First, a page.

Hawai‘i is committed to doubling local food production for local consumption. To track progress on this statewide goal, it is important to understand what food is being produced in Hawai‘i, what is imported, and what is exported. Unfortunately, the "Statistics of Hawai‘i Agriculture” that included export and import data, compiled by the Hawai‘i Agricultural Statistics Service in cooperation with the National Agricultural Statistics Service, has not been published since 2009. Until Hawai‘i starts tracking import data for the state again, a proxy for starches will be tracked on this dashboard.


*Based on NASS Census data

Kalo, also known as taro, is integral to Hawaiian culture and subsistence. Kalo was the most significant dietary staple for Native Hawaiians, supplemented by other principal and traditional foods, including breadfruit (ulu), sweet potato ( ‘uala), fish (i‘a) and seaweed (limu). Kalo is central to the creation story, the Kumulipo, and is revered as the nurturing older brother. Kalo is traditionally grown through both wetland and dryland cultivation (lo‘i and mala), and developed into several hundred varieties depending on climatic zones, growing seasons, and desirable traits. Today, approximately 90% of the kalo produced is from one variety, Maui lehua. Commercial growers have transitioned a majority of kalo production from the traditional methods to commodity mono-crop methods. While traditional kalo production has decreased greatly over the past century, there are many communities across the state restoring and stewarding lo‘i kalo to ensure the continued abundance of this important crop.


‘Ulu is a high carbohydrate starch rich in nutrients that served as a food stable for Native Hawaiians. ‘Ulu can also be used for woodworking, medicinal purposes, and is a part of numerous Hawaiian mo‘olelo (stories), known as a symbol of prosperity and abundance. The National Tropical Botanical Garden in Hana, Maui contains the largest known collection of breadfruit cultivars in the world, and is working through the Breadfruit Institute to respond to global food security through ‘ulu cultivation in communities. Currently the State of Hawai‘i does not track production data on ‘ulu.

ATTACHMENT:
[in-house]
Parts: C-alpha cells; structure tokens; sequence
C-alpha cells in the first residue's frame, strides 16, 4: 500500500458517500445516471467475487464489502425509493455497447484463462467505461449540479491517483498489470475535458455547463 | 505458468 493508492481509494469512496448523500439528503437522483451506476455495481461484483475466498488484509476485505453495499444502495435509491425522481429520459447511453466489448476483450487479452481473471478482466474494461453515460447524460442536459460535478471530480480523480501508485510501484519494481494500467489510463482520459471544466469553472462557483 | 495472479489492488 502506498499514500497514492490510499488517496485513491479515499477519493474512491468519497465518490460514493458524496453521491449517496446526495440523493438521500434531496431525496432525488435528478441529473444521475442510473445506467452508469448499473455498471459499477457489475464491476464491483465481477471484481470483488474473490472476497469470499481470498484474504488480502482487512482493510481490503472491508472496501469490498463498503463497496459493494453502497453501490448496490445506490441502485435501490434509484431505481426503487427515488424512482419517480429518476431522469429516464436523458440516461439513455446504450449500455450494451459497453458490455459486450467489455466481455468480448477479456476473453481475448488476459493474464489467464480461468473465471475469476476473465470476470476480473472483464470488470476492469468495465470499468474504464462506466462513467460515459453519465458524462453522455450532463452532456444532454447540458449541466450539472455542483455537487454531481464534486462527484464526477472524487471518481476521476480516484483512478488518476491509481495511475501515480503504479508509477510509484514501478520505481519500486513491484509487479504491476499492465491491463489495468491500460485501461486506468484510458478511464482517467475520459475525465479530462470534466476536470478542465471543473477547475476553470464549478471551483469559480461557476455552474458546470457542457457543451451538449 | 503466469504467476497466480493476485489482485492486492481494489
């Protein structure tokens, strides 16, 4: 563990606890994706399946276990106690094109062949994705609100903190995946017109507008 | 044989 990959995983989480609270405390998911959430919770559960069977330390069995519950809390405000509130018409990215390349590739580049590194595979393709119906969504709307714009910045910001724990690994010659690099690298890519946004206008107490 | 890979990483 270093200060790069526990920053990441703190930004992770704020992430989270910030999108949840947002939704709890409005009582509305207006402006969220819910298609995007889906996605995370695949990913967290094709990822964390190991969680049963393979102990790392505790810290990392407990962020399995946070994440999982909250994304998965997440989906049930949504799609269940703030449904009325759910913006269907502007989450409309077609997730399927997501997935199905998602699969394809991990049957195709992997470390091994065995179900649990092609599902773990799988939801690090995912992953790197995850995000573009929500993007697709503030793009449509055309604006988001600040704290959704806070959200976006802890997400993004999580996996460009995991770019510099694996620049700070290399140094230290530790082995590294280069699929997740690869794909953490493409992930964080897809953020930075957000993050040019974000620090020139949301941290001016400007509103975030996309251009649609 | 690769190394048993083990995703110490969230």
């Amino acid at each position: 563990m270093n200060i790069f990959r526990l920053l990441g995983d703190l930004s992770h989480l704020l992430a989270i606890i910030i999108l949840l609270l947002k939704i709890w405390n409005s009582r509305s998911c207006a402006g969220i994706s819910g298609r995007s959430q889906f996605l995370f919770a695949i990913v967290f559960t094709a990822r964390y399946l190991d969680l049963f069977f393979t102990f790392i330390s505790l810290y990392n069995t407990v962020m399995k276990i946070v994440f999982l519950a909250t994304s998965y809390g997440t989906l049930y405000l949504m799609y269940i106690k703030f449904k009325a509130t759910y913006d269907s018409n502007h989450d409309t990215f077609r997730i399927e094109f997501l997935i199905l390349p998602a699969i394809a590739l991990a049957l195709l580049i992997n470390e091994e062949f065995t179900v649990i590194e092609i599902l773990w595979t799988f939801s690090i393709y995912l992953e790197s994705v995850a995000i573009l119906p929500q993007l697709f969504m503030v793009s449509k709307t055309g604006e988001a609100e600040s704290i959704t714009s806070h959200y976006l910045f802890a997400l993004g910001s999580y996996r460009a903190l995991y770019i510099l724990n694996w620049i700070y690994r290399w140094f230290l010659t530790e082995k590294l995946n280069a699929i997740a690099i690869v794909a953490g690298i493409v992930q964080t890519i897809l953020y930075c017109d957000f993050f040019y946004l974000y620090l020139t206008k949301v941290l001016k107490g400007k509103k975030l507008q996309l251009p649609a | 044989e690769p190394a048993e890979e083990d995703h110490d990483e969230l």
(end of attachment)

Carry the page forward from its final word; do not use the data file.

‘Uala/Sweet Potato

Numerous varieties of ‘uala, sweet potato, are grown in Hawai‘i due to ideal conditions for this crop to flourish. Sweet potatoes, along with taro, were a major food stable of Native Hawaiians. The stem and tips of sweet potato can be boiled or fried and served in soups and salads, and the roots and foliage can be grown as feed. The statistics on sweet potato production in Hawai‘i are not currently published and it is important to note that a large portion of sweet potatoes are exported every year.

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